5. My breakfasts and lunches are going to be what they were: whole-wheat bread with toppings. The only change: fruit on the side.
  6. Every detox program includes another don’t: no alcohol or mind altering drugs. However, I haven’t done the second ever, and it’s been decades since I last had any alcoholic beverage.
  7. Vegetarian food. I’m already a vegetarian. If I wanted to go all out, I’d become a vegan for a week. However, I’m not convinced that will do me any good, so I’m sticking to my cheese and occasional egg.

1) No English tea, only herbal tea. This was a success. I probably had a detox-headache for a few hours, but after that it was great. In fact, I’m going to avoid English tea as much as possible again. English tea has, on me, the effect of making it easier to ignore the signals my body gives on where I’m at. And as a person living of her creativity, I just can’t have that.

2) No chocolate for a week. I lasted in fact for 10 days. It was easier than I would have thought. Once I’d made up my mind not to eat chocolate, not buying it was a walk in the park. However, this one is now on the backburner. I’m back on one bar of chocolate a week and think that’s just fine. I don’t have to be ascetic about it.

3) Fruits and vegetables all round. I’ve always had trouble reminding myself to eat fruit twice a day. Somehow my body doesn’t seem to crave it, or call for it. In fact, forcing it on my body had me feeling great, but also often hungry in the morning. As though my body had an easier time digesting the foods I put in it. On the other hand, I think it probably missed some of the oils and fats I normally eat. I’m not going to continue this as vigorously as I have that week. However, grapefruits are now a staple in my home.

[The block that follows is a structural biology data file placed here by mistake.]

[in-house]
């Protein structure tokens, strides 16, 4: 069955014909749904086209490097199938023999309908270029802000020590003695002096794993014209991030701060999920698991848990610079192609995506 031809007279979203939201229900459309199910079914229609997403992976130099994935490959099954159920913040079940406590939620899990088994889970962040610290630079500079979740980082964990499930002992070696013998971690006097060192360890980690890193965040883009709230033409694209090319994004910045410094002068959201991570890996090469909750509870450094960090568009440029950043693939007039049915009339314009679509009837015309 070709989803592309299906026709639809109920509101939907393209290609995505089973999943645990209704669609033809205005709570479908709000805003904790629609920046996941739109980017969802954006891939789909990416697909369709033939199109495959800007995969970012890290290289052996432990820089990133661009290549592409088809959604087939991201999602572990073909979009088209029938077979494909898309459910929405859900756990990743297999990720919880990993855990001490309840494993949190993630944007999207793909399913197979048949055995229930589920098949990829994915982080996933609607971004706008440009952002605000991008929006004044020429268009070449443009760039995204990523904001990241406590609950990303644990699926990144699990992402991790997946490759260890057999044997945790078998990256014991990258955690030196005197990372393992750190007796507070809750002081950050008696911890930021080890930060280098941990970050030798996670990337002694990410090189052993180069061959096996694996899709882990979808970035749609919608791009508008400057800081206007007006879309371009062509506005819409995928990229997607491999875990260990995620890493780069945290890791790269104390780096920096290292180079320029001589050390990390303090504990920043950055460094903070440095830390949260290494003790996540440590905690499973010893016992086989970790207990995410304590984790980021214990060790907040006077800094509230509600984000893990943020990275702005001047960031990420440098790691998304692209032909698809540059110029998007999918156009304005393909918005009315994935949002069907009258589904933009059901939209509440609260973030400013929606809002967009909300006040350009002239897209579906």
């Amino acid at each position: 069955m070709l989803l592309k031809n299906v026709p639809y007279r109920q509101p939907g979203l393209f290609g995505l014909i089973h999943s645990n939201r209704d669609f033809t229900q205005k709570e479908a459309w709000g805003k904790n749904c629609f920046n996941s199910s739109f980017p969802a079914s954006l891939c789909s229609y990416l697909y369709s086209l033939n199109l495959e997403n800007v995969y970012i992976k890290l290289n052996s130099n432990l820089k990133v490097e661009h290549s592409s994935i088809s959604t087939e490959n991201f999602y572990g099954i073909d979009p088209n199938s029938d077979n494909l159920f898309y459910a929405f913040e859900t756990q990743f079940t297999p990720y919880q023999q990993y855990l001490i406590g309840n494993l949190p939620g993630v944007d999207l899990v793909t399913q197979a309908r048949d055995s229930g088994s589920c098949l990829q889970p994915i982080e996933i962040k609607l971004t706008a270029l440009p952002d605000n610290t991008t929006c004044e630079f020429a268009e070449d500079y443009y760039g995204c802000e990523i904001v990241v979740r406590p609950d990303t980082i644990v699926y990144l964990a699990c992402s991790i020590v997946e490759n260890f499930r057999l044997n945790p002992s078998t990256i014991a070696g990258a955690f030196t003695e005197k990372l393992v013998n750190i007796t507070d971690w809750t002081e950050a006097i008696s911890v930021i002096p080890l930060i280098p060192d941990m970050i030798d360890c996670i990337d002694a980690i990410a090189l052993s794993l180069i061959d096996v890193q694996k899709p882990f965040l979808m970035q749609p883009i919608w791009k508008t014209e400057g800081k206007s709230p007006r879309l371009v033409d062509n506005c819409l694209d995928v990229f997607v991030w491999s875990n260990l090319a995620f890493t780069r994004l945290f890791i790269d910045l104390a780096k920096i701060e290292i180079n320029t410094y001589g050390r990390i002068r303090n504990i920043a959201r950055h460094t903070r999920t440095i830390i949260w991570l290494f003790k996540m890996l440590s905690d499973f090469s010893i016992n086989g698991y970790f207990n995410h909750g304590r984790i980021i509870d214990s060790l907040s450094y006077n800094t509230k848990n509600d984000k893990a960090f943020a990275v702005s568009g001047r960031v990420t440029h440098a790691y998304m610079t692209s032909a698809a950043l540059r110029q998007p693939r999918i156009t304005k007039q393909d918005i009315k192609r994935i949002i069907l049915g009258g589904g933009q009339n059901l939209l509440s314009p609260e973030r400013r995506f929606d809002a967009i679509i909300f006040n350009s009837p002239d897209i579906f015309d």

4-7) Those are merely mentions of what I already did, that I’m obviously going to continue.

The other points on my regimen were: more spirituality, and a daily walk.

Well, I simply did not succeed on the more spirituality part. It turns out that I’m in a mental groove of sorts about the topics I put online – and therefore in my head- and I was not able to pull the switch on half of those. However that may be, it was a good attempt and I have put prioritizing what I put online on my long term list. Since I’m now able to keep afloat on my online income (yeah!), there’s no reason to ADD topics/niches to what I already put up online. Keeping up with the ones I have is enough work.

I did do the daily walk. I found that there is usually a lull in my creativity around 11, which is a good moment to take the air. You guessed it: I’m going to try to keep that one in. Sitting in front of a monitor all day just is not healthy, and when I go to India, I ought to have some physical stamina.

As for the main question, ‘Did it work?’ – well, it certainly helped me re-prioritize. There’s something about change of this sort that helps clear the fog in the brain. However, the main reason I’m less stressed than two weeks ago is that the web design gig I’ve been working on for months now is finally coming to a close. Also, not having to worry about money as much, because my online income is doing so well, is also a help in de-stressing.